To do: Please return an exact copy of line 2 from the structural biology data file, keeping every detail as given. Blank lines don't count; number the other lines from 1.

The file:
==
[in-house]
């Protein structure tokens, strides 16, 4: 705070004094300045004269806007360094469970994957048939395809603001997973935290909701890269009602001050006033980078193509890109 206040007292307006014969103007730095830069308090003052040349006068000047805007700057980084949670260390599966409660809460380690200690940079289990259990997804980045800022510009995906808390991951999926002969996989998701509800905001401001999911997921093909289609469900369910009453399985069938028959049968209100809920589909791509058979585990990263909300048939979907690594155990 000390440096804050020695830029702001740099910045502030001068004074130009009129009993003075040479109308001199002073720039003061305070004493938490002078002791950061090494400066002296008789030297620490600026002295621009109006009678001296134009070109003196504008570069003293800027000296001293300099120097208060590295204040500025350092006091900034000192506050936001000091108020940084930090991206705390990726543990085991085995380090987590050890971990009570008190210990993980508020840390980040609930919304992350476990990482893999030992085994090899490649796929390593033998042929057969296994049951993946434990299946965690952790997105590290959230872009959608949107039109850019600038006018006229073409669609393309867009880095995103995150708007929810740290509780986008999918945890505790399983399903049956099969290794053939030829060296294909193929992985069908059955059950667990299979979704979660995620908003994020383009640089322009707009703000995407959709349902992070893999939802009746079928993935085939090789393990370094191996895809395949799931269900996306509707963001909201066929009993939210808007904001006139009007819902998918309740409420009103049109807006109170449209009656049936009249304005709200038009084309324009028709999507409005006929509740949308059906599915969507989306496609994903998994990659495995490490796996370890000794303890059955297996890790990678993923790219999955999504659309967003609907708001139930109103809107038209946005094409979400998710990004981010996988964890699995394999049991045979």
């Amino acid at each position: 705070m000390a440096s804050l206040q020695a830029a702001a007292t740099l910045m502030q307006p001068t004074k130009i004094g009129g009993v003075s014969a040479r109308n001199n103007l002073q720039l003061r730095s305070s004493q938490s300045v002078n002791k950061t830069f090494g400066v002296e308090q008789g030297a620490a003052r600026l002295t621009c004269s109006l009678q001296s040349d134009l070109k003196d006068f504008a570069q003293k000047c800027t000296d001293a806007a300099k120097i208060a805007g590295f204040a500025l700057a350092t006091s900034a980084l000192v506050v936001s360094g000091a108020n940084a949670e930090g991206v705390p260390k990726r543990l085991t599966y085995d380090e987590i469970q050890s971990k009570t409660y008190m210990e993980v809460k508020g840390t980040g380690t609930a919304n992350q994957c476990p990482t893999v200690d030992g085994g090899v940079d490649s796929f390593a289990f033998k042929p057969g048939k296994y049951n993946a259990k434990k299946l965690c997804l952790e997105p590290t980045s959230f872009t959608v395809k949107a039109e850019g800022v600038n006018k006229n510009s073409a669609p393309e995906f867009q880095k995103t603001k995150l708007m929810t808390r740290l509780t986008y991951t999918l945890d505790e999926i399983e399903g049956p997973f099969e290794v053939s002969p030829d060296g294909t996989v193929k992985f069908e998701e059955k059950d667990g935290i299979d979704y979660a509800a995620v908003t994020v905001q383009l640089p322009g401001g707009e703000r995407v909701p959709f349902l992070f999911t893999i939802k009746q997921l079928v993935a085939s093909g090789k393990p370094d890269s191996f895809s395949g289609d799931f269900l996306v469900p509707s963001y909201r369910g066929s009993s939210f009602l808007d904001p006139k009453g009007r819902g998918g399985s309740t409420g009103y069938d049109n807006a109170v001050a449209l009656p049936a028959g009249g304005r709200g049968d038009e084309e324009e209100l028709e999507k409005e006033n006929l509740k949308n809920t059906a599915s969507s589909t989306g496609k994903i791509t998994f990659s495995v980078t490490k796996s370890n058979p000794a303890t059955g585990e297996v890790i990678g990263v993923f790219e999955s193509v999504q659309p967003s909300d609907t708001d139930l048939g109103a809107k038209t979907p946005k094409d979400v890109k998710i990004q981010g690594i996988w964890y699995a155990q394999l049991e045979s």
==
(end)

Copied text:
């Protein structure tokens, strides 16, 4: 705070004094300045004269806007360094469970994957048939395809603001997973935290909701890269009602001050006033980078193509890109 206040007292307006014969103007730095830069308090003052040349006068000047805007700057980084949670260390599966409660809460380690200690940079289990259990997804980045800022510009995906808390991951999926002969996989998701509800905001401001999911997921093909289609469900369910009453399985069938028959049968209100809920589909791509058979585990990263909300048939979907690594155990 000390440096804050020695830029702001740099910045502030001068004074130009009129009993003075040479109308001199002073720039003061305070004493938490002078002791950061090494400066002296008789030297620490600026002295621009109006009678001296134009070109003196504008570069003293800027000296001293300099120097208060590295204040500025350092006091900034000192506050936001000091108020940084930090991206705390990726543990085991085995380090987590050890971990009570008190210990993980508020840390980040609930919304992350476990990482893999030992085994090899490649796929390593033998042929057969296994049951993946434990299946965690952790997105590290959230872009959608949107039109850019600038006018006229073409669609393309867009880095995103995150708007929810740290509780986008999918945890505790399983399903049956099969290794053939030829060296294909193929992985069908059955059950667990299979979704979660995620908003994020383009640089322009707009703000995407959709349902992070893999939802009746079928993935085939090789393990370094191996895809395949799931269900996306509707963001909201066929009993939210808007904001006139009007819902998918309740409420009103049109807006109170449209009656049936009249304005709200038009084309324009028709999507409005006929509740949308059906599915969507989306496609994903998994990659495995490490796996370890000794303890059955297996890790990678993923790219999955999504659309967003609907708001139930109103809107038209946005094409979400998710990004981010996988964890699995394999049991045979």